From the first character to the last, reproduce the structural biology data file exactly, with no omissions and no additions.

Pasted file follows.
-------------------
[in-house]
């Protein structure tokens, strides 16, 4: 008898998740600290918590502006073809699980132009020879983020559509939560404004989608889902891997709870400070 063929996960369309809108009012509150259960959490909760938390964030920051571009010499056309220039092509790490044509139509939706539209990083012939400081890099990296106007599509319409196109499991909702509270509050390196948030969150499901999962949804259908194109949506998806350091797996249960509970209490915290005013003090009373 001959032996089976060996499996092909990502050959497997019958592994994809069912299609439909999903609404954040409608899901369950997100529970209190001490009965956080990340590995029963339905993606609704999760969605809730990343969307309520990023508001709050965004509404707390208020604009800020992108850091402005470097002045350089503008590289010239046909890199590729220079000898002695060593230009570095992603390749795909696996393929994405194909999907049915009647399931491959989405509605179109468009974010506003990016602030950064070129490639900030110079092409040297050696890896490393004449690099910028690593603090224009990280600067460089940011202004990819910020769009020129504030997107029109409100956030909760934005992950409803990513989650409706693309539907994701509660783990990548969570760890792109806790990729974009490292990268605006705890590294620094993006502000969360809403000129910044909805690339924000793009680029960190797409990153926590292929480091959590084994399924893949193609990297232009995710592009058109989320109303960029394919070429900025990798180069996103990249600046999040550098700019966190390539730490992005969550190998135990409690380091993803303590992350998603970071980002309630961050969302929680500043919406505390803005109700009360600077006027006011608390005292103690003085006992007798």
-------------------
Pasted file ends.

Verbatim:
[in-house]
């Protein structure tokens, strides 16, 4: 008898998740600290918590502006073809699980132009020879983020559509939560404004989608889902891997709870400070 063929996960369309809108009012509150259960959490909760938390964030920051571009010499056309220039092509790490044509139509939706539209990083012939400081890099990296106007599509319409196109499991909702509270509050390196948030969150499901999962949804259908194109949506998806350091797996249960509970209490915290005013003090009373 001959032996089976060996499996092909990502050959497997019958592994994809069912299609439909999903609404954040409608899901369950997100529970209190001490009965956080990340590995029963339905993606609704999760969605809730990343969307309520990023508001709050965004509404707390208020604009800020992108850091402005470097002045350089503008590289010239046909890199590729220079000898002695060593230009570095992603390749795909696996393929994405194909999907049915009647399931491959989405509605179109468009974010506003990016602030950064070129490639900030110079092409040297050696890896490393004449690099910028690593603090224009990280600067460089940011202004990819910020769009020129504030997107029109409100956030909760934005992950409803990513989650409706693309539907994701509660783990990548969570760890792109806790990729974009490292990268605006705890590294620094993006502000969360809403000129910044909805690339924000793009680029960190797409990153926590292929480091959590084994399924893949193609990297232009995710592009058109989320109303960029394919070429900025990798180069996103990249600046999040550098700019966190390539730490992005969550190998135990409690380091993803303590992350998603970071980002309630961050969302929680500043919406505390803005109700009360600077006027006011608390005292103690003085006992007798």